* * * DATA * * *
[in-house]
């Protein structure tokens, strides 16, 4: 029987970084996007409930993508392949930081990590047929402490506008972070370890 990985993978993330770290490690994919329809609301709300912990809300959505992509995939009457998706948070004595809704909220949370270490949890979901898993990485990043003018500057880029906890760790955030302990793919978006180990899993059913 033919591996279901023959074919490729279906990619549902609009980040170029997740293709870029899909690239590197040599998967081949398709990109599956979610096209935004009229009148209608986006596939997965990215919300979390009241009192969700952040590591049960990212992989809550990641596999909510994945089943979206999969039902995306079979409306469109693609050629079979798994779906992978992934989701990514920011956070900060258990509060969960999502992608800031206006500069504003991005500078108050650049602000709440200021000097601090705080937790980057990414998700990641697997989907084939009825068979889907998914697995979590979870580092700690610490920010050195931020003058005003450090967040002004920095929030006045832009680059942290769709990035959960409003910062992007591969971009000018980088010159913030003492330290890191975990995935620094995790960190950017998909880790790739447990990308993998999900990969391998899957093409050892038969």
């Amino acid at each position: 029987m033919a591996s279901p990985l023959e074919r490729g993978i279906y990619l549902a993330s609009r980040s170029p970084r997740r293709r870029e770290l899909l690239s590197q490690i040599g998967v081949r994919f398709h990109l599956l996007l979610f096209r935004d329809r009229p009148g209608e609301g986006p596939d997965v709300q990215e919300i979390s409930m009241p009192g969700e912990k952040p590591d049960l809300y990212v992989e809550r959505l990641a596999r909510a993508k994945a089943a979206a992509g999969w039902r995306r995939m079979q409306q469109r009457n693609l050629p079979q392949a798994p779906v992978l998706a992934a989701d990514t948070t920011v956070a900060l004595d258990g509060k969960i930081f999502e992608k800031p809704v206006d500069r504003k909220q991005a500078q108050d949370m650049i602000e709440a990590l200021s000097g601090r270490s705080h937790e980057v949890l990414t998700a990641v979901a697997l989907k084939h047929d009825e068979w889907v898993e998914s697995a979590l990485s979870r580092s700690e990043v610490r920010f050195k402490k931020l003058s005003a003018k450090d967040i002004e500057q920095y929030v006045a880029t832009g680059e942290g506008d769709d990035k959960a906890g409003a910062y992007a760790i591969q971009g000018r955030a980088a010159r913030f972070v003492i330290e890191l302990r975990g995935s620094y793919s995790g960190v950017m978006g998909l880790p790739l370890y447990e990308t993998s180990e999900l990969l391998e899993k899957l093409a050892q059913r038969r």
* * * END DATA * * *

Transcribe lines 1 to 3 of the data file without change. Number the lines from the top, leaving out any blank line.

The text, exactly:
[in-house]
């Protein structure tokens, strides 16, 4: 029987970084996007409930993508392949930081990590047929402490506008972070370890 990985993978993330770290490690994919329809609301709300912990809300959505992509995939009457998706948070004595809704909220949370270490949890979901898993990485990043003018500057880029906890760790955030302990793919978006180990899993059913 033919591996279901023959074919490729279906990619549902609009980040170029997740293709870029899909690239590197040599998967081949398709990109599956979610096209935004009229009148209608986006596939997965990215919300979390009241009192969700952040590591049960990212992989809550990641596999909510994945089943979206999969039902995306079979409306469109693609050629079979798994779906992978992934989701990514920011956070900060258990509060969960999502992608800031206006500069504003991005500078108050650049602000709440200021000097601090705080937790980057990414998700990641697997989907084939009825068979889907998914697995979590979870580092700690610490920010050195931020003058005003450090967040002004920095929030006045832009680059942290769709990035959960409003910062992007591969971009000018980088010159913030003492330290890191975990995935620094995790960190950017998909880790790739447990990308993998999900990969391998899957093409050892038969």
């Amino acid at each position: 029987m033919a591996s279901p990985l023959e074919r490729g993978i279906y990619l549902a993330s609009r980040s170029p970084r997740r293709r870029e770290l899909l690239s590197q490690i040599g998967v081949r994919f398709h990109l599956l996007l979610f096209r935004d329809r009229p009148g209608e609301g986006p596939d997965v709300q990215e919300i979390s409930m009241p009192g969700e912990k952040p590591d049960l809300y990212v992989e809550r959505l990641a596999r909510a993508k994945a089943a979206a992509g999969w039902r995306r995939m079979q409306q469109r009457n693609l050629p079979q392949a798994p779906v992978l998706a992934a989701d990514t948070t920011v956070a900060l004595d258990g509060k969960i930081f999502e992608k800031p809704v206006d500069r504003k909220q991005a500078q108050d949370m650049i602000e709440a990590l200021s000097g601090r270490s705080h937790e980057v949890l990414t998700a990641v979901a697997l989907k084939h047929d009825e068979w889907v898993e998914s697995a979590l990485s979870r580092s700690e990043v610490r920010f050195k402490k931020l003058s005003a003018k450090d967040i002004e500057q920095y929030v006045a880029t832009g680059e942290g506008d769709d990035k959960a906890g409003a910062y992007a760790i591969q971009g000018r955030a980088a010159r913030f972070v003492i330290e890191l302990r975990g995935s620094y793919s995790g960190v950017m978006g998909l880790p790739l370890y447990e990308t993998s180990e999900l990969l391998e899993k899957l093409a050892q059913r038969r």